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Clayton Kershaw returns against Nationals to boost Dodgers' rotation

After a month-plus on the sidelines, Clayton Kershaw returns to action Tuesday night. (Ross D. Franklin/AP) After a month-plus on the sidelines, Clayton Kershaw returns to action Tuesday night. (Ross D. Franklin/AP)

Have the Dodgers been a disappointment thus far this season? They are entering Tuesday's action in third place in a division they were almost unanimously expected to win this season, but they are tied with the Braves for the second wild-card spot in the National League, and their 18-15 record would have them in first place in the AL East and just a half-game out of first in the NL East. That under-performance has been nowhere near as dramatic as those of the Pirates, Red Sox, Rays, Reds, and Cardinals, not to mention the Indians, of whom less was expected but who join the first four on that list as 2013 playoff teams currently sporting losing records.

It hasn't helped that Los Angeles has been missing ace Clayton Kershaw since returning from their late-March series against the Diamondbacks in Australia due to an inflamed teres major muscle behind his left shoulder. But thankfully for the Dodgers, Kershaw's absence will come to an end Tuesday night as he returns to the Dodgers rotation to start against Nationals rookie Blake Treinen in Washington, D.C.

Even without Kershaw, the Dodgers' rotation has excelled, entering Tuesday's action with the fifth-best rotation ERA in baseball (3.04) despite receiving just the one Australian start from Kershaw. That said, Kershaw's absence has clearly weakened the quintet. In five starts in Kershaw's stead, Paul Maholm has gone 1-2 with a 4.76 ERA, the latter mark more than a run and a half higher than that of any of the other four Dodger pitchers to make multiple starts this season. What's more, with Maholm already deployed, the team had to call on Stephen Fife to fill in for the injured Hyun-jin Ryu on Sunday, resulting in a start in which Fife allowed four runs in six innings in an eventual Dodgers loss. The Dodgers are 2-4 in those six games combined. Make them 4-2 in those games and they're in second place in the West and leading the wild-card race with the fourth-best record in baseball.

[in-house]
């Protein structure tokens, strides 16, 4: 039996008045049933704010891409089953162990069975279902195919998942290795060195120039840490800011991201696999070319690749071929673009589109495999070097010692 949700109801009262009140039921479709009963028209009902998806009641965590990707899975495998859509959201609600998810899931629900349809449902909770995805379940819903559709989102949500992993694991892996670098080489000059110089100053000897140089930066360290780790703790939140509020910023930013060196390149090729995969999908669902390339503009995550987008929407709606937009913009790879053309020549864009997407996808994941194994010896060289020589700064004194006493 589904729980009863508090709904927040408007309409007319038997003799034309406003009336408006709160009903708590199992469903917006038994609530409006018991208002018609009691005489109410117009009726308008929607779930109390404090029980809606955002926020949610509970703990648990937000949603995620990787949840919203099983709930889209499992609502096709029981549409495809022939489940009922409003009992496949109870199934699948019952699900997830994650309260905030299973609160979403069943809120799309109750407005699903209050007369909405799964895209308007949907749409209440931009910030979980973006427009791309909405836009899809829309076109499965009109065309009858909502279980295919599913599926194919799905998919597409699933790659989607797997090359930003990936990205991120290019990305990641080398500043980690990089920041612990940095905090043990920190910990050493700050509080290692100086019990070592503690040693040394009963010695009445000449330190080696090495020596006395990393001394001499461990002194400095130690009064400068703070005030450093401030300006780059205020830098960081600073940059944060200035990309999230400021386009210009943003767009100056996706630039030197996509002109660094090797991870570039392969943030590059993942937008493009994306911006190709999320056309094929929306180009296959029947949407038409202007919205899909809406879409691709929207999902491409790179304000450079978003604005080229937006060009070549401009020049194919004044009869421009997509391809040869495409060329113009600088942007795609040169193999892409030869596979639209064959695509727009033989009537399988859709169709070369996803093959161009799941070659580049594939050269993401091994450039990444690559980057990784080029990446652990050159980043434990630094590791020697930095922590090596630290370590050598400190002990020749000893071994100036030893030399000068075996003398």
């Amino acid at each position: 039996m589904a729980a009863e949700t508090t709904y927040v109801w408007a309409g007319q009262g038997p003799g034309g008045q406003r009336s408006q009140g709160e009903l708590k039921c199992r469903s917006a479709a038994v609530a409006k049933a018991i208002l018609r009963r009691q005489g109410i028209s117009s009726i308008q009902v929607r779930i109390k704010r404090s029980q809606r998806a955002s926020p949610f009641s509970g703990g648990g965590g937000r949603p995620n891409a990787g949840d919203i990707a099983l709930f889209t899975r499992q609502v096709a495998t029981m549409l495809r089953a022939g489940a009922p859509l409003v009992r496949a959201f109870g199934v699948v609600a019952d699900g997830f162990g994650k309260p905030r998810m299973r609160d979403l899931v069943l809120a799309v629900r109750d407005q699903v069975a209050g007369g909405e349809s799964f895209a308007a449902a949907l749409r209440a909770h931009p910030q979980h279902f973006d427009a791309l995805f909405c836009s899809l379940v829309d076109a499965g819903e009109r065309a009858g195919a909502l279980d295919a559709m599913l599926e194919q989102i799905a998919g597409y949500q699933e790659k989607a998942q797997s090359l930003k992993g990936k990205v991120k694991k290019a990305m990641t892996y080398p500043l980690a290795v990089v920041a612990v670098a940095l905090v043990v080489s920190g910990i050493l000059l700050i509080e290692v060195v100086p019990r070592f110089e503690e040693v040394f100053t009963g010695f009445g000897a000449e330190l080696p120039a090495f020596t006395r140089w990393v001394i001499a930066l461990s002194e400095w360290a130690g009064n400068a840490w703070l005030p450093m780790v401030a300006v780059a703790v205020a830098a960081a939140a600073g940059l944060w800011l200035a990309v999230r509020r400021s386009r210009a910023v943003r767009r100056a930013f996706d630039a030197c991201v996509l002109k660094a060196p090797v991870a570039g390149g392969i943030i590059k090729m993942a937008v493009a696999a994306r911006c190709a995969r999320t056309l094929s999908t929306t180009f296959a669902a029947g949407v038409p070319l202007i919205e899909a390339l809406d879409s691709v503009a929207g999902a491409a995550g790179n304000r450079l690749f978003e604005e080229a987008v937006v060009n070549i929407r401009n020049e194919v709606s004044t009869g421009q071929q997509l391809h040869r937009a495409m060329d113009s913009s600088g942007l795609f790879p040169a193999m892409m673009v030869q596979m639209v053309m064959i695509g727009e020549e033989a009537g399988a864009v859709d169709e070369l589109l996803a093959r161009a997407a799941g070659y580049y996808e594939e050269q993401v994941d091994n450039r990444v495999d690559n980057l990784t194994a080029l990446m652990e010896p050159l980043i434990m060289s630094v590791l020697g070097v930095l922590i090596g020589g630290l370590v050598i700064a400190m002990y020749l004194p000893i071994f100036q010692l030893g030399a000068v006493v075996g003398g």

Kershaw's return will keep Fife in the minors, shifting Maholm in to Ryu's spot. What's more, a positive report on Ryu's sore shoulder—the team didn't even bother with an MRI and has already cleared him to begin throwing again—suggests that the Dodgers' rotation could be whole again by the end of next week, when Ryu is eligible to return. Ryu's return would push Maholm into the bullpen where he could serve as a long-man or second lefty, compounding the benefit that unit is due to receive from Kershaw's return.

Of the five L.A. starters to make multiple starts this season, a group that does not yet include Kershaw, only Dan Haren has averaged more than six innings pitched per start, coming in at a still-modest 6.28 IP/GS. As a result, the Dodgers' bullpen currently leads the major leagues with 119 innings pitched, an average of 3.6 per game, the most in the National League. In contrast, Kershaw was second in the major leagues last year with 7.15 innings pitched per start (Cliff Lee had 7.18), so, assuming Kershaw picks up where he left off, he should not only fill a hole in the Dodgers' rotation, but also significantly ease the burden on their bullpen, as well.

Those are the specific ways in which Kershaw's return should benefit the Dodgers, who also appear to have found at least a short-term fix to their catching woes with veteran Miguel Olivo swinging a hot bat and incumbent A.J. Ellis making quick progress in his return from meniscus surgery on his left knee. The short version is more obvious: A heavily favored team already occupying a playoff spot is adding the best pitcher in baseball to its rotation Tuesday night.

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